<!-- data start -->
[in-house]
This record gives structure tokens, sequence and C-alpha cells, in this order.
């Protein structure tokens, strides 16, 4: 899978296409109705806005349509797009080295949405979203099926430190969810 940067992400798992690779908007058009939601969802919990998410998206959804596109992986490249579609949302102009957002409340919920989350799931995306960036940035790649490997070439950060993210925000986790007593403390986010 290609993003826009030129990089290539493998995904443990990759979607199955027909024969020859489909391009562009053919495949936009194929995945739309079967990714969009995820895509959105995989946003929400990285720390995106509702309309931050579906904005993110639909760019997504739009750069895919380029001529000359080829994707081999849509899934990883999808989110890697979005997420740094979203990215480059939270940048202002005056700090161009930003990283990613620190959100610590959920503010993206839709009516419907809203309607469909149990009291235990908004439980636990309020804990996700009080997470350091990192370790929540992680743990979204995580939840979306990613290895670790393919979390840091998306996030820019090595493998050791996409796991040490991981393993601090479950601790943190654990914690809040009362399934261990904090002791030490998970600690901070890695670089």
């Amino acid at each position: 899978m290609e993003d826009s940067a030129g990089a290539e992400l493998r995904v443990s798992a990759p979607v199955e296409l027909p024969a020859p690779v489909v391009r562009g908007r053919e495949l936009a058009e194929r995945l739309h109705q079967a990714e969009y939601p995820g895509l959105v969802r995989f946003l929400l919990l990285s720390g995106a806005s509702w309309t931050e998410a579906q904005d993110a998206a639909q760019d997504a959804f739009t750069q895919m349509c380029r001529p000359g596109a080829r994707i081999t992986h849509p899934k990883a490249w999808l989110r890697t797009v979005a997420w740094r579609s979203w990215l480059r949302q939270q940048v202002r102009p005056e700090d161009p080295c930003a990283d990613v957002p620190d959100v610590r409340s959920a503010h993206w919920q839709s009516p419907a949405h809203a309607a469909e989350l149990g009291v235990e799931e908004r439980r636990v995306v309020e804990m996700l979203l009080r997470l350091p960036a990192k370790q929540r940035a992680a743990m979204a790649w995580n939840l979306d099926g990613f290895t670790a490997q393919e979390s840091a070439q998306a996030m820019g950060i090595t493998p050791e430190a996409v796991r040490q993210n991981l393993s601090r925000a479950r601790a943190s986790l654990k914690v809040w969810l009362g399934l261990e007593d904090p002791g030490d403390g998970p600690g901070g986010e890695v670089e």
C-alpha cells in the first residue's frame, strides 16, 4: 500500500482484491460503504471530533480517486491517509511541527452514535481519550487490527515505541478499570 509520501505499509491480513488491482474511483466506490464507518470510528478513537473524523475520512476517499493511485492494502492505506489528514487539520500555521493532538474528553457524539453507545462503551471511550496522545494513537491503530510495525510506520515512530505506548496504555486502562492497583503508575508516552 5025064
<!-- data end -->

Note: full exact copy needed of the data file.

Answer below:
[in-house]
This record gives structure tokens, sequence and C-alpha cells, in this order.
């Protein structure tokens, strides 16, 4: 899978296409109705806005349509797009080295949405979203099926430190969810 940067992400798992690779908007058009939601969802919990998410998206959804596109992986490249579609949302102009957002409340919920989350799931995306960036940035790649490997070439950060993210925000986790007593403390986010 290609993003826009030129990089290539493998995904443990990759979607199955027909024969020859489909391009562009053919495949936009194929995945739309079967990714969009995820895509959105995989946003929400990285720390995106509702309309931050579906904005993110639909760019997504739009750069895919380029001529000359080829994707081999849509899934990883999808989110890697979005997420740094979203990215480059939270940048202002005056700090161009930003990283990613620190959100610590959920503010993206839709009516419907809203309607469909149990009291235990908004439980636990309020804990996700009080997470350091990192370790929540992680743990979204995580939840979306990613290895670790393919979390840091998306996030820019090595493998050791996409796991040490991981393993601090479950601790943190654990914690809040009362399934261990904090002791030490998970600690901070890695670089």
């Amino acid at each position: 899978m290609e993003d826009s940067a030129g990089a290539e992400l493998r995904v443990s798992a990759p979607v199955e296409l027909p024969a020859p690779v489909v391009r562009g908007r053919e495949l936009a058009e194929r995945l739309h109705q079967a990714e969009y939601p995820g895509l959105v969802r995989f946003l929400l919990l990285s720390g995106a806005s509702w309309t931050e998410a579906q904005d993110a998206a639909q760019d997504a959804f739009t750069q895919m349509c380029r001529p000359g596109a080829r994707i081999t992986h849509p899934k990883a490249w999808l989110r890697t797009v979005a997420w740094r579609s979203w990215l480059r949302q939270q940048v202002r102009p005056e700090d161009p080295c930003a990283d990613v957002p620190d959100v610590r409340s959920a503010h993206w919920q839709s009516p419907a949405h809203a309607a469909e989350l149990g009291v235990e799931e908004r439980r636990v995306v309020e804990m996700l979203l009080r997470l350091p960036a990192k370790q929540r940035a992680a743990m979204a790649w995580n939840l979306d099926g990613f290895t670790a490997q393919e979390s840091a070439q998306a996030m820019g950060i090595t493998p050791e430190a996409v796991r040490q993210n991981l393993s601090r925000a479950r601790a943190s986790l654990k914690v809040w969810l009362g399934l261990e007593d904090p002791g030490d403390g998970p600690g901070g986010e890695v670089e």
C-alpha cells in the first residue's frame, strides 16, 4: 500500500482484491460503504471530533480517486491517509511541527452514535481519550487490527515505541478499570 509520501505499509491480513488491482474511483466506490464507518470510528478513537473524523475520512476517499493511485492494502492505506489528514487539520500555521493532538474528553457524539453507545462503551471511550496522545494513537491503530510495525510506520515512530505506548496504555486502562492497583503508575508516552 5025064